A female sportswear designer leads a double life as a hooker but things get more complicated when a street preacher decides to try and save her soul.
Ken Russell’s 1984 film Crimes of Passion is one of those movies that is so barking mad that it is difficult to know where to begin when it comes to analysing what it is about, let alone how you begin to recommend it to somebody, but at the heart of it there is an exploration of sex and relationships that, had it been handled by another director (apart from possibly David Cronenberg) it probably wouldn’t be quite so thought-provoking and out there.
And whatever that means is anyone’s guess, although if you want to cast a sexual deviant with a perverted sense of religious righteousness then Anthony Perkins is probably the obvious choice, if not a little too obvious
Kathleen Turner (Romancing the Stone) plays Joanna Crane, a successful sportswear designer by day but at night she becomes China Blue, the most popular hooker on her particular patch. John Laughlin (The Rock) is Bobby Grady, who owns a home security store but takes an extra job investigating Joanna as her boss believes she is involved in industrial espionage. Bobby is y (Annie Potts – Ghostbusters), his high school sweetheart, but the spark has gone out of their marriage and, fed up trying to please his frigid wife, Bobby begins to develop feelings for Joanna/China as he discovers her secret and wants that level of excitement in his life. So far, so straightforward but China is also being pursued by demented street preacher Reverend Peter Shayne (Anthony Perkins – Psycho), who has issues of his own and wants to save China’s soul and save her from herself.
However, despite the dark and seedy undertones Crimes of Passion is a neon-lit celebration of sexual liberation and emotional disconnect as we follow China on her nightly adventures satisfying all of her regular customers and seemingly enjoying it
Of course, there is a briefly mentioned Freudian reason why she is the way she is but the film never goes too deeply into the psychology of her character, instead focusing more on the relationship between Bobby and Amy – a pair of performances from John Laughlin and Annie Potts that veer from heartfelt confessional to looking like they can barely contain their laughter whilst trying to deliver some truly absurd dialogue – and giving us plenty of a raving mad Anthony Perkins finally succumbing to the fact that he’ll always play weirdos despite his obvious range and talent; even the ending of the film echoes Perkins’ better known screen persona and that character’s eventual downfall (and the clarity of the 2K restoration does give it away before it happens if you look).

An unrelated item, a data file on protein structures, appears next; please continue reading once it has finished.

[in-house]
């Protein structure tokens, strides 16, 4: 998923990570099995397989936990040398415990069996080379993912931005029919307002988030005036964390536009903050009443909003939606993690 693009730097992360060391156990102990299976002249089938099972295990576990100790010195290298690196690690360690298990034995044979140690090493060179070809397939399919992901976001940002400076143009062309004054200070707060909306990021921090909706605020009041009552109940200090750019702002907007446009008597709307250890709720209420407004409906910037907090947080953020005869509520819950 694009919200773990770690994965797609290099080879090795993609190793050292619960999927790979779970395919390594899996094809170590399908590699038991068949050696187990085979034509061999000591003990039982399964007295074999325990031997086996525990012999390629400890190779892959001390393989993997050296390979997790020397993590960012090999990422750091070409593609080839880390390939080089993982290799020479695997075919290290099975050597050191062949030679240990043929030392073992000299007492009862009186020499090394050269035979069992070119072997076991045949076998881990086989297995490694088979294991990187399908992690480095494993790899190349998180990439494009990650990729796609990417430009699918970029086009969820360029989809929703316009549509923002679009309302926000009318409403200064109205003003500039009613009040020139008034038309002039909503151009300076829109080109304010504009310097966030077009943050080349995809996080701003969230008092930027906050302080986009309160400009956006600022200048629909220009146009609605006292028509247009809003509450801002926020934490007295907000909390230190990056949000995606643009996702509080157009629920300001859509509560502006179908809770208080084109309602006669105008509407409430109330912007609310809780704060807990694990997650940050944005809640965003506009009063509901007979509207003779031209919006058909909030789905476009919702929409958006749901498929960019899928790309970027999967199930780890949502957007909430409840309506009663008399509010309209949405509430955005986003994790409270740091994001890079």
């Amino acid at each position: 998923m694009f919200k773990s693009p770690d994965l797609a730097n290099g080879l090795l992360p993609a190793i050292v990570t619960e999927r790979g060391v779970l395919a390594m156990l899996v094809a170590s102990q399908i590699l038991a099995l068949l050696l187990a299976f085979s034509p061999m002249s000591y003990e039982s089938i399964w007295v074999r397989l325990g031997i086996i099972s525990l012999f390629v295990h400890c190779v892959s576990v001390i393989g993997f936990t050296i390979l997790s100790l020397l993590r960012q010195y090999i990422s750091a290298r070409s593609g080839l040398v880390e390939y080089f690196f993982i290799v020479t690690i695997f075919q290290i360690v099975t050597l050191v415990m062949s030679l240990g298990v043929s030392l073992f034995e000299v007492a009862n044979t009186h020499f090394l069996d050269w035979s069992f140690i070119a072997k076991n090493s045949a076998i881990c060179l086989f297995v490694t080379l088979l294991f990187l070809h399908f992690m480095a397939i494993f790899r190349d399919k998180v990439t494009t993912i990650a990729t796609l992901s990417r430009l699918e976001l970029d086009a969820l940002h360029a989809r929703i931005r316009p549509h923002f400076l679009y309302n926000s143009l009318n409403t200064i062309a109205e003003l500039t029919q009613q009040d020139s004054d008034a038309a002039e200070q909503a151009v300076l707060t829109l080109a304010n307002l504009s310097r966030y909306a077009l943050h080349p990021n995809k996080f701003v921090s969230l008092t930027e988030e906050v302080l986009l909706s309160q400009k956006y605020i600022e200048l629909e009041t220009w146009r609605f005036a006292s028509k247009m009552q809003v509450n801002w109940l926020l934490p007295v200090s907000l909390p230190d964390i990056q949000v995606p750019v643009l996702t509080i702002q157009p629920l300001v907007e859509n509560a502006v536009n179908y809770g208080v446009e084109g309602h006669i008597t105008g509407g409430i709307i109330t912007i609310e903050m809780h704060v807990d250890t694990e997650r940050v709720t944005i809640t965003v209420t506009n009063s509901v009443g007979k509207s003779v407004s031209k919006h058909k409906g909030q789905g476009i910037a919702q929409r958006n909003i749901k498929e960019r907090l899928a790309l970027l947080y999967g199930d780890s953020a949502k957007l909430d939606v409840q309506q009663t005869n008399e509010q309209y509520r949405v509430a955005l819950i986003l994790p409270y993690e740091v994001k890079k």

Crimes of Passion is a film rich in the religious metaphor that fills most of Ken Russell’s work and the sexual content is as comically over-the-top as the two lead performances, full of nonsensical smut such as Perkins’ Reverend Shayne brandishing a huge razor-sharp (it must be – he manages to cut through ropes with it) dildo, and even the stiff turn from John Laughlin doesn’t manage to bring down the air of mischievous glee that Ken Russell seems to be sprinkling liberally throughout the madness. Despite some of the places it goes to occasionally it isn’t a downbeat film and it is easy to see why Arrow chose it to go through their restoration process as it does sit quite comfortably amongst their titles of cult oddities and looks great, but is it actually a good film? Still not sure about that but it is enjoyable… sort of.